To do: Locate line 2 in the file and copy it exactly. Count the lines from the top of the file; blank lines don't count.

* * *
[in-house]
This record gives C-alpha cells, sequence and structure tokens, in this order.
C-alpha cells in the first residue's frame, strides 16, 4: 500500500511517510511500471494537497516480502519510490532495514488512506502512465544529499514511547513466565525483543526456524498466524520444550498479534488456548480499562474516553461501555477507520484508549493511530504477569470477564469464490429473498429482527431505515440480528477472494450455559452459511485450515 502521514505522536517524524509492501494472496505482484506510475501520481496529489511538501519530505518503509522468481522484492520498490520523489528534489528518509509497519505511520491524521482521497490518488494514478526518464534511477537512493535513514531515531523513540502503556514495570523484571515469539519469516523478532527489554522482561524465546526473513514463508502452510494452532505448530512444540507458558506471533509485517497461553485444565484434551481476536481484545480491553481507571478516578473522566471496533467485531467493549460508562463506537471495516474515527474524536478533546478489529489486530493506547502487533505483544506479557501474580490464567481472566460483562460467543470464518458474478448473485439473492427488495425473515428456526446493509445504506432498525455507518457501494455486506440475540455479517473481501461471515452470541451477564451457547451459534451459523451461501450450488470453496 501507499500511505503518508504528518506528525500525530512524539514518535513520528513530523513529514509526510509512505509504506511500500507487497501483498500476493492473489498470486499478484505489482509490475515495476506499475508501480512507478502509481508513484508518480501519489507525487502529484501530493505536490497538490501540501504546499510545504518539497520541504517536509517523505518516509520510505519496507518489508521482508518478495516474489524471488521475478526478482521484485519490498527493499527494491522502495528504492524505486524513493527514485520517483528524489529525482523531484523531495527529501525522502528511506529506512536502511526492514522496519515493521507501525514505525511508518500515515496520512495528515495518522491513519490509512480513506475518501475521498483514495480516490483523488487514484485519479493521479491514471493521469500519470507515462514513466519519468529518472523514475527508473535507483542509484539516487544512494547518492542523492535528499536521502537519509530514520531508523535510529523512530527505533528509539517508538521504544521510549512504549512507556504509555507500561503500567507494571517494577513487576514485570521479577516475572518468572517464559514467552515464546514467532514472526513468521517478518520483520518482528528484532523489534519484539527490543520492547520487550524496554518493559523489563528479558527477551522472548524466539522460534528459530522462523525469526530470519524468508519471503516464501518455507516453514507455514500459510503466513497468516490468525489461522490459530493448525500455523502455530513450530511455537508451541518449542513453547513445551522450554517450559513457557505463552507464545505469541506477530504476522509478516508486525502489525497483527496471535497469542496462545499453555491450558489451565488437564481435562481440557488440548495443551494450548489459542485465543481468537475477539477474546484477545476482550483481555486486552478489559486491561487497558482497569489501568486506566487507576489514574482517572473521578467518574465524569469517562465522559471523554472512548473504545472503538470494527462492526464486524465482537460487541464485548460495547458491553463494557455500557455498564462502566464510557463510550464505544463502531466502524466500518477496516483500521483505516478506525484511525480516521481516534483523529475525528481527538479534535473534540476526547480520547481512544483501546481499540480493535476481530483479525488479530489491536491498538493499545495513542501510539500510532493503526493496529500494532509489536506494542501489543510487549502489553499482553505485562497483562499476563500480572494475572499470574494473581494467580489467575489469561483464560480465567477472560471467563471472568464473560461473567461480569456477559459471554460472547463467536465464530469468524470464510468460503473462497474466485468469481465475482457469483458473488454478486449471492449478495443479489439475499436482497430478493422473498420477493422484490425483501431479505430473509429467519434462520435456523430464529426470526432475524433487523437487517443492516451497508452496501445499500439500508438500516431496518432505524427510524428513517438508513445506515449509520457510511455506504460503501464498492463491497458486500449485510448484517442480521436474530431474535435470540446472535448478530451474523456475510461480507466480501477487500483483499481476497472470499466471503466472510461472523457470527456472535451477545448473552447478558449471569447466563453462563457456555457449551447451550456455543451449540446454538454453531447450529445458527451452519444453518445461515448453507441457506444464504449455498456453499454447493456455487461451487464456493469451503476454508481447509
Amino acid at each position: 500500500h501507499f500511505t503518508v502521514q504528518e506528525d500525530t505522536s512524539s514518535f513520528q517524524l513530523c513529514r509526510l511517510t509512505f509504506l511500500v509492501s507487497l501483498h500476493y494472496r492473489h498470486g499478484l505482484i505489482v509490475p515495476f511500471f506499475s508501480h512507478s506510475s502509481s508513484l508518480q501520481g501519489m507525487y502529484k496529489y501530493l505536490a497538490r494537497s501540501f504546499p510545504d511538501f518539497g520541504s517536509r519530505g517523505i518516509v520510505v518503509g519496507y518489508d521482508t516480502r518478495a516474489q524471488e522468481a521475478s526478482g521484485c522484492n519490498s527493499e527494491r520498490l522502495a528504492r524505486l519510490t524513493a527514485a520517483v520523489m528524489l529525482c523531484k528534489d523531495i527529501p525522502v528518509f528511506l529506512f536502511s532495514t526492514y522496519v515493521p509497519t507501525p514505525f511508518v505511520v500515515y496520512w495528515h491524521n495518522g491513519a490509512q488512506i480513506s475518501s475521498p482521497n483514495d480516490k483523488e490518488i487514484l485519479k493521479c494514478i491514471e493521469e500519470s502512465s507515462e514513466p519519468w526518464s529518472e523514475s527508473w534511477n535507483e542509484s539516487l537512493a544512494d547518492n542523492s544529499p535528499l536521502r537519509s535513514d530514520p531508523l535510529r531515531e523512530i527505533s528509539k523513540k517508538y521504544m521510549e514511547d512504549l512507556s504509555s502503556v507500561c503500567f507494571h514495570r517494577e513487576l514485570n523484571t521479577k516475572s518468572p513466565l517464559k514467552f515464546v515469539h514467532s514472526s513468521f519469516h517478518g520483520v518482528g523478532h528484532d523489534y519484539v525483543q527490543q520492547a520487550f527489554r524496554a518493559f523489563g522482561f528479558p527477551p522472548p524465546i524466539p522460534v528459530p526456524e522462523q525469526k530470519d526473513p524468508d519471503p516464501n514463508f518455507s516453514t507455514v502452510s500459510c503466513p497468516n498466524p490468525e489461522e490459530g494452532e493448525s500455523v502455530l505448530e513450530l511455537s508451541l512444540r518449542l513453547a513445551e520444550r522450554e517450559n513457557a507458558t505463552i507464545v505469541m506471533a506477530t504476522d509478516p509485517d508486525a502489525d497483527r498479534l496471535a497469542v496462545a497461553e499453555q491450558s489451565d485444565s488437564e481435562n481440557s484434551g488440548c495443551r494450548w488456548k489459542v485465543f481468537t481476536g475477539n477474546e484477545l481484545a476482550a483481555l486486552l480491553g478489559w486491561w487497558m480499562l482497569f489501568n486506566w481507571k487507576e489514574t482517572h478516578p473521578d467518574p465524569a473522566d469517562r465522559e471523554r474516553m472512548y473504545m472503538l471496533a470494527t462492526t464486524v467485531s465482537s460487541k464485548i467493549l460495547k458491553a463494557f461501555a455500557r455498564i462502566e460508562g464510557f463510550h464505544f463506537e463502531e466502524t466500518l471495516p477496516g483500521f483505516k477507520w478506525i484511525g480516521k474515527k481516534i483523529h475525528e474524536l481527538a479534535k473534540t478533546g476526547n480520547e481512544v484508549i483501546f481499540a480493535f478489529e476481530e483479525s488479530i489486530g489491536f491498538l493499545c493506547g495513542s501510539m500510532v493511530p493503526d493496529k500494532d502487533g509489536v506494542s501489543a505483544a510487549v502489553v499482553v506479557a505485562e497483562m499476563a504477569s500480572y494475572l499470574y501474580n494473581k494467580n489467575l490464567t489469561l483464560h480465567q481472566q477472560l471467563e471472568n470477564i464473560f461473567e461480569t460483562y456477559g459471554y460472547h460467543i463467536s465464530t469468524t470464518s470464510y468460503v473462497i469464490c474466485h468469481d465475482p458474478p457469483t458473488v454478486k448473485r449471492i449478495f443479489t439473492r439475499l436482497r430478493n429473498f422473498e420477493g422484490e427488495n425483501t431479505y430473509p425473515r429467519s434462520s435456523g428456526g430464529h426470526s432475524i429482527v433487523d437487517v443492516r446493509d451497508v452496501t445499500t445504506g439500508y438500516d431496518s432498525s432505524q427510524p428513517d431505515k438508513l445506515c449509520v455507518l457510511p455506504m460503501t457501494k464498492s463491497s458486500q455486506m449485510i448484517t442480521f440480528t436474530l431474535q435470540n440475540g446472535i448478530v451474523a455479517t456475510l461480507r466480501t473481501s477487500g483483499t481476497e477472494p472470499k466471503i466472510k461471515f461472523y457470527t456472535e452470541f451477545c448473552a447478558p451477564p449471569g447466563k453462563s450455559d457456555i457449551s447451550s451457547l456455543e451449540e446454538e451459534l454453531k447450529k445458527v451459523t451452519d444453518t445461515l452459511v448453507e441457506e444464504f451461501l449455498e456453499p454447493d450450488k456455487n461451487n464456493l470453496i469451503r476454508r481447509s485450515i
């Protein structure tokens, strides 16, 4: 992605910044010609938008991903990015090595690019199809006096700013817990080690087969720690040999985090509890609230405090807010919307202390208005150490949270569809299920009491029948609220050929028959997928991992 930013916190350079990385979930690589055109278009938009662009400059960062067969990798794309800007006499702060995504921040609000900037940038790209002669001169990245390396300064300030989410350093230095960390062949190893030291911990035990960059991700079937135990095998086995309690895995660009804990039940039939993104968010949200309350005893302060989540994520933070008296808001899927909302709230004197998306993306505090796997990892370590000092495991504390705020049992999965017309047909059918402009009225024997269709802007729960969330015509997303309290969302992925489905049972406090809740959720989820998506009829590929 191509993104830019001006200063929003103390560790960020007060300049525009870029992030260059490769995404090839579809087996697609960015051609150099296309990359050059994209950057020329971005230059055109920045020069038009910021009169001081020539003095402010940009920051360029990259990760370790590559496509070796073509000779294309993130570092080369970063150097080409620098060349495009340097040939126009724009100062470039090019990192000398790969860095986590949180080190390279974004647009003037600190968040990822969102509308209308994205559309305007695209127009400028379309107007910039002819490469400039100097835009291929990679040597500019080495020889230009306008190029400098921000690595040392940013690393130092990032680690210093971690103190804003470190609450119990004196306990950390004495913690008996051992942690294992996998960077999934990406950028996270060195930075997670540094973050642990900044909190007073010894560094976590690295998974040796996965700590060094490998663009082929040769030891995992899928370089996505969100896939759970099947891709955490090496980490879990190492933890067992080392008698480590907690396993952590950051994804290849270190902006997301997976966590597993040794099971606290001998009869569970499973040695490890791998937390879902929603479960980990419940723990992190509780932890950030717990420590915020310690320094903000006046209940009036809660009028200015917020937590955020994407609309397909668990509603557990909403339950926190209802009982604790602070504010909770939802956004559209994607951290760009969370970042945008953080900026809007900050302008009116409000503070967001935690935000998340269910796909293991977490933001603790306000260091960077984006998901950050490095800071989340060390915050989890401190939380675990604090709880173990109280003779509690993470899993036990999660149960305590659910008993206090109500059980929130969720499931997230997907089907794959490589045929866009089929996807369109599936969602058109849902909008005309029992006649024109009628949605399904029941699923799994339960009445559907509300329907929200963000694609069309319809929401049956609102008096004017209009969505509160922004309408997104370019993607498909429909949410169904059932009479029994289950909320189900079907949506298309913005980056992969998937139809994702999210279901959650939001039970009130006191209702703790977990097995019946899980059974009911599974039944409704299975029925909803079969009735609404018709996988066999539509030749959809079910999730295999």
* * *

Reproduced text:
This record gives C-alpha cells, sequence and structure tokens, in this order.